NEO News: Spaceguard Survey of Near Earth Asteroids

Dear Friends and Students of NEOs:

I am delighted to report that the Spaceguard Survey, which has the objective of finding 90% of the NEAs larger than 1 km diameter (defined as brighter than absolute magnitude H = 18) by 2009, is now approximately half complete (measured by number of objects, not by time to complete) Through the end of June 2000, 410 of these larger NEAs have been found. Recent estimates of the total population of these larger NEAs are somewhat less than 1000. If we take the recent published estimate by Bottke and colleagues of 900 as representative, then the objective of the Spaceguard Survey would be to discover 90% of 900, or 810, NEAs by 2009. The current known number of 410 thus slightly exceeds this half-way milestone. Of course, the total number of NEAs of 1 km or larger diameter is only an estimate, with considerable uncertainty. However, it is clear that even with this uncertainty, we are at lest closely approaching the half-way mark. Congratulations to all concerned!

This information is contained in a recently circulated report from Don Yeomans of JPL, the head of the NASA NEO Program Office. Don has prepared some very nice color charts to illustrate the current status of the search, which are included in this part 2 of NEO News.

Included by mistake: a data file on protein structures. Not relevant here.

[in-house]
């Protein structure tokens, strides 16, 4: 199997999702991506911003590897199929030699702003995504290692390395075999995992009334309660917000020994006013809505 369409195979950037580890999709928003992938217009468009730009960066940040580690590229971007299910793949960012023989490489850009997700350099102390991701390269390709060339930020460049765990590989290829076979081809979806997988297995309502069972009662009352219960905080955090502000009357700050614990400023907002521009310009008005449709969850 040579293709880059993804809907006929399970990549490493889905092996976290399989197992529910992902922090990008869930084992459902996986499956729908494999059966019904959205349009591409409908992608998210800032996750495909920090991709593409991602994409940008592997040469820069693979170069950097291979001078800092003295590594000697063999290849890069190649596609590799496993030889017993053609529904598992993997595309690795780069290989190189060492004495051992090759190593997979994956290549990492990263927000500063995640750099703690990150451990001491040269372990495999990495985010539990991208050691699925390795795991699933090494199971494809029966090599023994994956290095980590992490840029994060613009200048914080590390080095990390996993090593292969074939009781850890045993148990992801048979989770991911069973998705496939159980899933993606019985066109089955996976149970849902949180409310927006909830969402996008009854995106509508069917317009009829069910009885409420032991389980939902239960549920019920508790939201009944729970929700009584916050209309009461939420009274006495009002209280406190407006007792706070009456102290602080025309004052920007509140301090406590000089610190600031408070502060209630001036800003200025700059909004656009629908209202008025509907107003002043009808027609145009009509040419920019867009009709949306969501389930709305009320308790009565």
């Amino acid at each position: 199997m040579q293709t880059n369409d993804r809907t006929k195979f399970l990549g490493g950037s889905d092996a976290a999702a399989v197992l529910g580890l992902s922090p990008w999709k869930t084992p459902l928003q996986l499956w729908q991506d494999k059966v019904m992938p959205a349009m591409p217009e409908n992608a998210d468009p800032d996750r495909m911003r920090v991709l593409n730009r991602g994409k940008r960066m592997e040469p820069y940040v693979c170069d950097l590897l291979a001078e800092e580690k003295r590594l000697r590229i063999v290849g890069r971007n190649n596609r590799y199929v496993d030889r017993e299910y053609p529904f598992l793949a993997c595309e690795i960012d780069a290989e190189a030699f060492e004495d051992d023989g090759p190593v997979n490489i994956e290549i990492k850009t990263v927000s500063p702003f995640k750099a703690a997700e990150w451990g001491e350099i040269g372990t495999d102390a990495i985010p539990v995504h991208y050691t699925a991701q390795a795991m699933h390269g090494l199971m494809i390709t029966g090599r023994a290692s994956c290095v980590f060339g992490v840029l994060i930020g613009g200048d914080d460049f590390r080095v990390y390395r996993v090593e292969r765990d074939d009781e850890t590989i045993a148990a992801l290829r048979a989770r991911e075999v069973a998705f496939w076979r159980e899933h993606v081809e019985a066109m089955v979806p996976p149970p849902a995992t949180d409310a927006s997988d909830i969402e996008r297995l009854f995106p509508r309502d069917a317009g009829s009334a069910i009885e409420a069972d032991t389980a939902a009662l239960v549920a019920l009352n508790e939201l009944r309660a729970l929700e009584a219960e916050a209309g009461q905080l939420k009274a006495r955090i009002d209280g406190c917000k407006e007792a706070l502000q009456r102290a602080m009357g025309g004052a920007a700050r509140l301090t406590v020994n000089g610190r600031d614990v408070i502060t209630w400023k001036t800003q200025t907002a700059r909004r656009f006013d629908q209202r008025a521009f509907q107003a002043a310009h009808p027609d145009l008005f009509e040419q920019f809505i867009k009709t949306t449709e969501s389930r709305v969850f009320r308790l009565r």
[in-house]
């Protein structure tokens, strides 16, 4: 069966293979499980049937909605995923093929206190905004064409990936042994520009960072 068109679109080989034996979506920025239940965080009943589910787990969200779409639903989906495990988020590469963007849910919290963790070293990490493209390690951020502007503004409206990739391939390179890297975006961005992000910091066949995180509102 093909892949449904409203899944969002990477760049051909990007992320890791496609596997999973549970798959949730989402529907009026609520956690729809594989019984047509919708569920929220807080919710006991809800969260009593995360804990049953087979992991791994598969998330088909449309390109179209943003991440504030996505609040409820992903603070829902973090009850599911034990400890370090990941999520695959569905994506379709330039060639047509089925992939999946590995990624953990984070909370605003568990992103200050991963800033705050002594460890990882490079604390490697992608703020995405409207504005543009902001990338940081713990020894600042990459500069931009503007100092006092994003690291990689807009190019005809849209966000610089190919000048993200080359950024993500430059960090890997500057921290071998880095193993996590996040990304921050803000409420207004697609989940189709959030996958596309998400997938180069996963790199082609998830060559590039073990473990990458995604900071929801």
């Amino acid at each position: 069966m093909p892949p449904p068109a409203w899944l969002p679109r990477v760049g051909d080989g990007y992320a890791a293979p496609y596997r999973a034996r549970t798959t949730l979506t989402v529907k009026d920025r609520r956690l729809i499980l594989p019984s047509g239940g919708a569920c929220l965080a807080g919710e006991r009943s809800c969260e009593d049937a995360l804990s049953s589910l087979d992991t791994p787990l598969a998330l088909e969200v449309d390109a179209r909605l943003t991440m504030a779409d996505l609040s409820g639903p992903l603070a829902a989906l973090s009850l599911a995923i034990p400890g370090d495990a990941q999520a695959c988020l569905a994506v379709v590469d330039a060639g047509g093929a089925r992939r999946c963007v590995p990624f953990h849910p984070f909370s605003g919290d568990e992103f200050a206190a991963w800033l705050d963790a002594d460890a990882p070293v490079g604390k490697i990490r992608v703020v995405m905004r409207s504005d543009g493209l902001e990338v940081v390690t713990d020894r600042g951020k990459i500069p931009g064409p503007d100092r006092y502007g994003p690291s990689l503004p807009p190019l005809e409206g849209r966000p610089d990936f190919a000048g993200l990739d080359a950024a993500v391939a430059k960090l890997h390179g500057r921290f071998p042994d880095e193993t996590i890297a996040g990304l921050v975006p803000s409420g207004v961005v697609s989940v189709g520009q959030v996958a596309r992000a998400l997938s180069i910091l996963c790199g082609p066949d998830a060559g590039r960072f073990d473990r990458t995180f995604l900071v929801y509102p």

Yeomans also shows the observatories that are making these NEA discoveries. The MIT LINEAR system operated by Grant Stokes continues to dominate the discovery statistics. Following are the numbers of discoveries of the larger NEAs for the past 5 half-year intervals:

Date		98-1	98-2	99-1	99-2	00-1
LINEAR		11	29	22	29	41
All others	 9	10	12	 7	12
Total		20	39	34	36	53
Don's message with the charts follows.

David Morrison
David Morrison, NASA Ames Research Center
Tel 650 604 5094; Fax 650 604 1165 or

Dear Colleagues,

The attached charts show the progress being made in achieving the NASA goal of discovering 90% of the Near-Earth Asteroids (NEAs) (larger than 1 km) in ten years.

The first chart shows the recent progress toward discovering the total population of large NEAs. The horizontal lines indicate the approximate limits on the estimates for the total population of large NEAs. A recent study by Bottke et al. suggests that the total population of large NEAs is about 900.